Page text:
Adam King at the butcher in 'Fiddler on the Roof' at Artistry.
Singing actor Adam King had an outsize presence on certain Twin Cities stages.
A journeyman performer with a distinctive bass voice, King played patriarchs and major domos in plays and musicals over the last several decades.
He died Saturday, Nov. 17, at 63. King was diagnosed with lymphoma in March, according to his sister Karen King-Brooks, of Scottsdale, Ariz.
“It was very fast,” she said.
King was frequently cast in shows such as “Joseph and the Technicolor Dreamcoat” and “Fiddler on the Roof.” He acted at venues such as Theatre in the Round, Nimbus, Lake Shore Players and the Minnesota Jewish Theatre.
“Because of his big stature, you might get the impression that he’s standoffish and gruff, but he was exactly the opposite,” said music director Anita Ruth, who worked with King on “Guys and Dolls” and “Fiddler” at Artistry in Bloomington. “Adam was really a sweet guy. And what impressed me most about him was how supportive he was of the theater community.”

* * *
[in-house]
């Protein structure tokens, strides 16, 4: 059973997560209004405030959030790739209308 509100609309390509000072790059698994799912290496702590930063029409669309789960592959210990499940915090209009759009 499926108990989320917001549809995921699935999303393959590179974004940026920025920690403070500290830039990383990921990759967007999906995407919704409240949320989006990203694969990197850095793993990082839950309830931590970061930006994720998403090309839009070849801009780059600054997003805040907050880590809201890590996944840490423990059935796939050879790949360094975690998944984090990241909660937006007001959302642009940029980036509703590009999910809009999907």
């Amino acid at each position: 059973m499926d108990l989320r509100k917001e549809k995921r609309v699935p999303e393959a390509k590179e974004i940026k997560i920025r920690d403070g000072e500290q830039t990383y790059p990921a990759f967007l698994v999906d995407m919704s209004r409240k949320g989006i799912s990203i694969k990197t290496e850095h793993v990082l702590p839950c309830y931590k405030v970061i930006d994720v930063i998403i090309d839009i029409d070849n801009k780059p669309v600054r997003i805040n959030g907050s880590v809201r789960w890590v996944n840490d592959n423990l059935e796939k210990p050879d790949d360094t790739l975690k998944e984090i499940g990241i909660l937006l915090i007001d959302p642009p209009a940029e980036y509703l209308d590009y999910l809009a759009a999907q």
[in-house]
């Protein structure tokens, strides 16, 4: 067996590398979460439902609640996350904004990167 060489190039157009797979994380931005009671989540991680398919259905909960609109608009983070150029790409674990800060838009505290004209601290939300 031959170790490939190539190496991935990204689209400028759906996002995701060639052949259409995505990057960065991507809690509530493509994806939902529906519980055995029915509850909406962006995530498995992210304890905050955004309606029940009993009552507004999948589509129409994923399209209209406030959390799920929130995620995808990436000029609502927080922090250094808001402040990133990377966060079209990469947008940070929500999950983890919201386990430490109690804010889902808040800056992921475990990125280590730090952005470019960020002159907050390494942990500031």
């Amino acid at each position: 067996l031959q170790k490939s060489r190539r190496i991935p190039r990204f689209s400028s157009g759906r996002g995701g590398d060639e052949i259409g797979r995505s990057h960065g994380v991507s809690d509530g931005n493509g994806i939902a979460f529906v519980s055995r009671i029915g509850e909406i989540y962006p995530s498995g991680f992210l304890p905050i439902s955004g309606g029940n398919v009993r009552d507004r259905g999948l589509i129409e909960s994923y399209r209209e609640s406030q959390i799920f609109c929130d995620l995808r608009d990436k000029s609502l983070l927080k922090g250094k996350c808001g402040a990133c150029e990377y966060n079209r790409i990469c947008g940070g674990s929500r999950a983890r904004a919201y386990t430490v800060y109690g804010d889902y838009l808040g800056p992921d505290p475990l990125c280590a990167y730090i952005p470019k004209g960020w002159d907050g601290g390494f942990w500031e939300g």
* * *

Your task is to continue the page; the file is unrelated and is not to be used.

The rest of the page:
Ruth speculated that King “probably holds the record for doing the most productions of ‘Joseph’ in town. He had the stature to play Abraham or King Potiphar and he was constantly cast in those roles,” she said. “Adam touched a lot of people.”
King was born in Sioux City, Iowa, to broadcast executive Roland King and philanthropist Muriel King. He grew up in St Louis Park, where he graduated high school. He studied business and theater at the University of Minnesota, and combined both after school, making his living in broadcast advertising and marketing for such companies as KQRS, Northern Lights Broadcasting and, lately, TPT, Twin Cities public TV.
“He was a kind and gentle man,” said director David Mann, who cast King in “Twelfth Night” at Theatre in the Round in 2006. Mann described King as a “workhorse actor who was always ready and willing to dive into the play and give his all.”
He was an avid sports fan, and had a long friendship with the late Twins great Kirby Puckett.
“He was a charismatic person with a great heart,” said sister King-Brooks.
Besides his sister and father, of St. Louis Park, King’s survivors include a brother, Daniel King, of the Twin Cities.
Services have been held.